I loved, loved, loved Cathy Le Feuvre's The Armstrong Girl. I think you might love it too.
Do you enjoy reading nonfiction? Do you enjoy biographies?
Do you enjoy reading about the Victorians--fiction or nonfiction?
Do you love history books RICH in primary sources?
Do you like to read about law cases and the legal system?
Looking for a good--true--story about women's rights?
Have an interest in journalism, reporting, and publishing?
Have an interest in learning more about the history and/or origins of The Salvation Army?
Do you enjoy compelling narratives? How about complex ethical dilemmas?
The Armstrong Girl is set in England around 1885. One man--with a good amount of help--sets out to right some wrongs. He is upset--and rightly so--that young girls--young virgins--are being sold into prostitution and sometimes even trafficked out of the country into foreign brothels. He wants to prove that it is relatively easy to find a young girl--thirteen or so--to buy for immoral purposes. He goes undercover himself to prove that this is so. Now, for the record, his intentions are to save her once he's bought her. To place her safely among friends in The Salvation Army so that she is not sold again. Who is he? He's William Thomas Stead of the Pall Mall Gazette. His series of stories about child prostitution and sex trafficking were called The Maiden Tribute of Modern Babylon. His big goal was to strongly encourage--compel, force--parliament to raise the age of consent from 13 to 16.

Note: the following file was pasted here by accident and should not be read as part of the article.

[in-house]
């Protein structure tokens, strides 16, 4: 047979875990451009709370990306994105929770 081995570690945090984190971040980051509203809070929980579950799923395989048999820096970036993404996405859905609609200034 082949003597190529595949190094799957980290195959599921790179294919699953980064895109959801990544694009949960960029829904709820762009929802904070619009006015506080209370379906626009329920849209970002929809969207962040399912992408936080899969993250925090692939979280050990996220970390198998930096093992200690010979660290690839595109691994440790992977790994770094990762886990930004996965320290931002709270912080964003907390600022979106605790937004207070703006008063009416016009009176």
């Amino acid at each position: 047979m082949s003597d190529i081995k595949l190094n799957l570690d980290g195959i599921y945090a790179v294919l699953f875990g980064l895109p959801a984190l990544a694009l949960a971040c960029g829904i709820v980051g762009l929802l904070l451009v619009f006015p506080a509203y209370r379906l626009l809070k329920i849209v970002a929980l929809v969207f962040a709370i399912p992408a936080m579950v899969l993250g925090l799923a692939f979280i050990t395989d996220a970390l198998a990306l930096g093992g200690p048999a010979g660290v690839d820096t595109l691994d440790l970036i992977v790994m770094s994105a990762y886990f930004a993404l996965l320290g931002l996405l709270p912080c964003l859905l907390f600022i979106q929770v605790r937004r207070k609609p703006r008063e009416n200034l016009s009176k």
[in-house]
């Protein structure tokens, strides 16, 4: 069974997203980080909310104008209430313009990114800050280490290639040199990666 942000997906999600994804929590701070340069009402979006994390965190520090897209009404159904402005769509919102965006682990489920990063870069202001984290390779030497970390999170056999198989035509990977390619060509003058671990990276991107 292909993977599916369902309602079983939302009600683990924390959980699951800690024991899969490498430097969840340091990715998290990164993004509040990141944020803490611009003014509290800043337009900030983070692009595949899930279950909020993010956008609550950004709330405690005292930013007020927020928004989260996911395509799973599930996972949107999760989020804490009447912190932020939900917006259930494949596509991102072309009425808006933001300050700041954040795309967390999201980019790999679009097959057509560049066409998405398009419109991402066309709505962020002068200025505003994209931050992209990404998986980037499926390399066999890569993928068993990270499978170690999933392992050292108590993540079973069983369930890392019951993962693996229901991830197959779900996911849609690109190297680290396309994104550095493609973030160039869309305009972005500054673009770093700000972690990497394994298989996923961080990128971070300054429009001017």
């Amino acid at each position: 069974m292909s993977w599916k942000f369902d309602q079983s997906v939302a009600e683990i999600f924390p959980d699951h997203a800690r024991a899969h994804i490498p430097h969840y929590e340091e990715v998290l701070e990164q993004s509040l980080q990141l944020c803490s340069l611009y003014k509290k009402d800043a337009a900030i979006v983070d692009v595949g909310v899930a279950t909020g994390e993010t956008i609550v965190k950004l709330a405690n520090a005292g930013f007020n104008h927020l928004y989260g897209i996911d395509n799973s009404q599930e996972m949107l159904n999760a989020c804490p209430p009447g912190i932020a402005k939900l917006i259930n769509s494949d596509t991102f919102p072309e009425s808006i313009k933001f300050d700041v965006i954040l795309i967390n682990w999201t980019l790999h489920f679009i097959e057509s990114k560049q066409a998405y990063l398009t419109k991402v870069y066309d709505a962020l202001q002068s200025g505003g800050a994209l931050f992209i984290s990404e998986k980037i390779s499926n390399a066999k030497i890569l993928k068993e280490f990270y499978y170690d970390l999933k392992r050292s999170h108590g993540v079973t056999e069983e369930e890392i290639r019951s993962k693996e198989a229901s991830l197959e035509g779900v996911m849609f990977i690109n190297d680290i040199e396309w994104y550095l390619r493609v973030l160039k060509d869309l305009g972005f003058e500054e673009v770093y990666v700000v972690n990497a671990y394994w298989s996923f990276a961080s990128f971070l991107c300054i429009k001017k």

Here is how he 'warned' his readers:
Therefore we say quite frankly today that all those who are squeamish, and all those who are prudish, and all those who prefer to live in a fool's paradise of imaginary innocence and purity, selfishly oblivious to the horrible realities which torment those whose lives are passed in the London Inferno, will do well not to read the Pall Mall Gazette of Monday and the three following days. The story of an actual pilgrimage into a real hell is not pleasant reading, and is not meant to be. It is, however, an authentic record of unimpeachable facts, "abominable, unutterable, and worse than fables yet have feigned or fear conceived." But it is true, and its publication is necessary.The first half of the book focuses on the articles he wrote and the legislation that resulted from his reporting. The second half of the book focuses on the legal aftermath of his reporting. He is arrested and placed on trial. Others who helped him--knowingly or unknowingly--are put on trial as well. Will he be found guilty? How about the others, will they be found guilty as well?
I loved this book. I found it fascinating. It was well-written. It was compelling--complex and detailed, full of oh-so-human characters. It was rich in primary sources: excerpts from the articles, testimonies from the trial, journal entries and letters from some of the participants, etc. It was just an absorbing read.
© 2015 Becky Laney of Becky's Book Reviews